There are a variety of different ways in which one can use the Tote to bet. Some of these are conventional and some a little different to what is offered by fixed-odds bookmakers. Single bets can be placed on horses to win or each-way, however the Tote also offers a place bet, whereby one can bet simply on the horse finishing in the frame. This is different to what is offered by conventional high street bookmakers and avoids the punter having to place two bets, to win and to place, when backing a horse they think is unlikely to win but has solid place claims. One can also back horses to finish in a certain order, in what is basically a forecast or tricast bet, using the Tote’s odds. These are known as Exacta and Trifecta bets respectively, and they often pay slightly better than conventional forecast betting. 

Alongside these single race bets, there are a variety of other bets for multiple races. The most common of these is the Placepot, whereby punters select horses that they think will place in the first six races at a particular meeting before racing starts. At the end of racing, the total money pooled, minus deductions, is divided between those winning tickets who have correctly picked at least one placed horse in every one of the six races. This form of betting favours the brave, for two reasons – one single race, or leg, without a placed horses renders the bet a loser, unlike an each-way multiple bet using fixed-odds such as an each-way Lucky63, and also because of the nature of the tote, whereby the more fancied runners will have more bets placed on them. As a result of this, shrewd punters placing a Placepot bet often choose bigger priced horses to place and hope that those with a favourite’s chance, and thus the more popular horses, do not place. A race card where the more popular horses place in the six races can often see punters, even if getting through the Placepot, win less money than they forked out. These risks are offset by the often huge dividend that the Placepot pays out when few of the fancied horses place, for example if a heavy odds-on shot blows out. Similar to this is the Quadpot, which is in essence the same bet but for the third, fourth, fifth and sixth races on the card, and is often a trusty back-up if going out in the first two legs of the Placepot.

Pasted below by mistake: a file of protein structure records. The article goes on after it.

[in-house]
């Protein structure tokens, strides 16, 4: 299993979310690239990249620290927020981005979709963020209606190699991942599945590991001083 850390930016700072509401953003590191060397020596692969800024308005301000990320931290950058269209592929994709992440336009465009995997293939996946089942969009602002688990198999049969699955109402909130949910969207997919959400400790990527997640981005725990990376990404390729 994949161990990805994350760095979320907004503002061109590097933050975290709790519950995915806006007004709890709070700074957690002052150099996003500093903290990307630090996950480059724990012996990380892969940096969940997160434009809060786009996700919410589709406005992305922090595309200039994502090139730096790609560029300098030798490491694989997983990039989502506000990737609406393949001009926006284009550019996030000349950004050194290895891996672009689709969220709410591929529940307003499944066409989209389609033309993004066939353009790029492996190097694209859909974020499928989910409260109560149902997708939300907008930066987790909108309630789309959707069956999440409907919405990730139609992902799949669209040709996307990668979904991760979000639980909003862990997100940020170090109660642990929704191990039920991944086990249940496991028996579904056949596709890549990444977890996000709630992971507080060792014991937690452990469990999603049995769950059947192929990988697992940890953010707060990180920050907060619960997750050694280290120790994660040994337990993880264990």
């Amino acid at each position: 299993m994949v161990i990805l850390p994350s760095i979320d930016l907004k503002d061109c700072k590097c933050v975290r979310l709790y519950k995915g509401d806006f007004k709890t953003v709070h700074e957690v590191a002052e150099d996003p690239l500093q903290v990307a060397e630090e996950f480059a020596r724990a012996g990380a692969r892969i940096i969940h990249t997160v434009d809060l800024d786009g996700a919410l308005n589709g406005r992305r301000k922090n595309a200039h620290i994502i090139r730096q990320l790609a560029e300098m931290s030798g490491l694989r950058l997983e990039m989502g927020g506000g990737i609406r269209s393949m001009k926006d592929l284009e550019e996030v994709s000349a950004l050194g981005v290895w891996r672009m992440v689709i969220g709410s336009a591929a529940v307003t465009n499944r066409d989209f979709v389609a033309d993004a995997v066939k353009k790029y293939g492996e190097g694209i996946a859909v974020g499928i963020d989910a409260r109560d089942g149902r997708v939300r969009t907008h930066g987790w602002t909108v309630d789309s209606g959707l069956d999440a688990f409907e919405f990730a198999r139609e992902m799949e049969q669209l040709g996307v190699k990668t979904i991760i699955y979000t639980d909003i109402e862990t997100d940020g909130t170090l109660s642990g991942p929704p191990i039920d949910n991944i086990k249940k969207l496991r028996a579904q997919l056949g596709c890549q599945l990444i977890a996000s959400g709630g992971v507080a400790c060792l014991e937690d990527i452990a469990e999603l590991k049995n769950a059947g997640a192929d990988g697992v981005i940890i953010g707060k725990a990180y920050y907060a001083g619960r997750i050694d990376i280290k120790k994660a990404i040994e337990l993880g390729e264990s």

Similar to the Placepot is the Jackpot bet, which is a bet held at a specific track each day, whereby punters have to correctly choose the winner of the first six races on the chosen card. Here, rather than a pool that is divided after each card, there is a “jackpot” that rolls over if no one wins it. As a result, the Jackpot can often grow to huge sums of money. A more popular version of this is the Scoop 6, which is essentially a Jackpot bet but normally only held once a week, typically on races shown on terrestrial television – perfect for playing with our ITV racing tips. Six races, often from different tracks, are chosen, and the punter has to correctly select the winner of all these races, and stands a chance of winning thousands, if not more. This, like the Jackpot, rolls over if no one wins it, and reached a record £10.7m in May 2014. If picking six winners seems a little too blue-blooded for you, you can choose instead to pick placed horses in the relevant races, for a smaller, yet still considerable, amount of money.